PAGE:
Hear, O Israel, the commandments of life: listen, and know prudence! How is it, Israel, that you are in the land of your foes, grown old in a foreign land, defiled with the dead, accounted with those destined for the netherworld? You have forsaken the fountain of wisdom! Had you walked in the way of God, you would have dwelt in enduring peace. Learn where prudence is, where strength, where understanding; that you may know also where are length of days, and life, where light of the eyes, and peace. Who has found the place of wisdom, who has entered into her treasuries?
The One who knows all things knows her; he has probed her by his knowledge— the One who established the earth for all time, and filled it with four-footed beasts; he who dismisses the light, and it departs, calls it, and it obeys him trembling; before whom the stars at their posts shine and rejoice; when he calls them, they answer, “Here we are!” shining with joy for their Maker. Such is our God; no other is to be compared to him: He has traced out the whole way of understanding, and has given her to Jacob, his servant, to Israel, his beloved son.
Since then she has appeared on earth, and moved among people. She is the book of the precepts of God, the law that endures forever; all who cling to her will live, but those will die who forsake her. Turn, O Jacob, and receive her: walk by her light toward splendor. Give not your glory to another, your privileges to an alien race. Blessed are we, O Israel; for what pleases God is known to us!
When reading this for the first time in preparation for the Easter Vigil Mass, it sounded to me like a rebuke — and it is, of course. Baruch’s prophetic ministry took place during the Assyrian exile of the northern kingdom of Israel and the second wave of the Babylonian exile from Judea. The Israelites and the Judeans both found themselves captive in “the land of their foes … defiled” for their disobedience to God and refusal to submit to His will for salvation. Baruch tells Israel that they find themselves in this position through their own choices and the hardness of their hearts. They abandoned the Lord, not the other way around.
But Baruch delivers much more than a rebuke. He offers a promise — the promise that God’s love for them continues, as it does for all His creation. He waits for His people to respond to Him, and will be ready when they do. In order for the people to do so, He has sent the prophets to speak His word and to call them back to the path of salvation — and they should rejoice in that knowledge. “Blessed are we, O Israel,” he says to the people who have been marched into slavery and oppression, “for what pleases God is known to us!”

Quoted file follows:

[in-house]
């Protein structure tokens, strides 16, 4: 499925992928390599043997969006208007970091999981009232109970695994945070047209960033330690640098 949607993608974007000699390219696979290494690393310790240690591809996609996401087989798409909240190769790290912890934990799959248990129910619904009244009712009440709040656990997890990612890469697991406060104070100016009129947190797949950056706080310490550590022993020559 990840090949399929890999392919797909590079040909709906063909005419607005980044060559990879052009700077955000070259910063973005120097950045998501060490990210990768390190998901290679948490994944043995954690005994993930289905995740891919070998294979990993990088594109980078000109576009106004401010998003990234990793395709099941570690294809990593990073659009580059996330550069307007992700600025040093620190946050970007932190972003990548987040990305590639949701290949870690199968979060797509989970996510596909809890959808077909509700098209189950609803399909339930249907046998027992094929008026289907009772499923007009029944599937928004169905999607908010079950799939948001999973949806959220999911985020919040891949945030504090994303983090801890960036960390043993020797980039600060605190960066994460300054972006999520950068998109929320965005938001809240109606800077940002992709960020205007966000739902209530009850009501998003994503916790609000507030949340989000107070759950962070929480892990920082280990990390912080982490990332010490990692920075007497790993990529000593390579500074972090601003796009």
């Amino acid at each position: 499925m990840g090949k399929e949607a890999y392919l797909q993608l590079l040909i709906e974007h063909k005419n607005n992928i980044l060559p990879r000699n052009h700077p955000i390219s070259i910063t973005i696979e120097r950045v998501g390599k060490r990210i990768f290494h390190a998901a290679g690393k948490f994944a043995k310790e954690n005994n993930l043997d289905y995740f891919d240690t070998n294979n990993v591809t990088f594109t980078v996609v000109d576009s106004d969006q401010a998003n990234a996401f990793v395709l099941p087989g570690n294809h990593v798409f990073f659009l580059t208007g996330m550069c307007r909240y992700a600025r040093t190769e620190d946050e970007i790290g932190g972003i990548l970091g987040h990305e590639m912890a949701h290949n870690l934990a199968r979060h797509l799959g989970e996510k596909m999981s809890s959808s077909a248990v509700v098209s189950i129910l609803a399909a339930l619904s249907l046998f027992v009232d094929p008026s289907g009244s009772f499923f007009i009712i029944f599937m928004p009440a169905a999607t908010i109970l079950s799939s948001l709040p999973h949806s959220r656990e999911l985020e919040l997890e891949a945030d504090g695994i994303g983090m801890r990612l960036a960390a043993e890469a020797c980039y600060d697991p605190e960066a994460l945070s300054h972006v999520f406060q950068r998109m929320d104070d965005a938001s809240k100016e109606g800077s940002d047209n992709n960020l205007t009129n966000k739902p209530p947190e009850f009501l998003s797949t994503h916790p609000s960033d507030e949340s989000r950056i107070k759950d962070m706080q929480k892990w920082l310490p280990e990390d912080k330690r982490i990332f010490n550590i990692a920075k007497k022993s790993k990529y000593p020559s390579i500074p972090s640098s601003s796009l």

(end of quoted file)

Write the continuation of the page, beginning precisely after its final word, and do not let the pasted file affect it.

This foreshadows the coming of the Messiah as well. We have marched ourselves into slavery, defiled ourselves by sin with the dead, but we are not destined for the netherworld unless we choose it. The line of the prophets point directly to Jesus, who comes to make even more plain what pleases God in the Gospels. We have even more reason to rejoice today, as the death and resurrection of the Word, the Son of God demonstrated once and for all just how much God loves us, and how plainly He has laid out the plan for our own salvation. We can now rejoice in His goodness, and in Christ’s victory, and walk that path by wisdom’s light toward the splendor of eternal life.
Jesus Christ is risen today — hallelujah!
The front-page image is a medieval tapestry on display at the Vatican Museum; the photo is from my own collection.
“Sunday Reflection” is a regular feature, looking at the specific readings used in today’s Mass in Catholic parishes around the world. The reflection represents only my own point of view, intended to help prepare myself for the Lord’s day and perhaps spark a meaningful discussion. Previous Sunday Reflections from the main page can be found here. For previous Green Room entries, click here.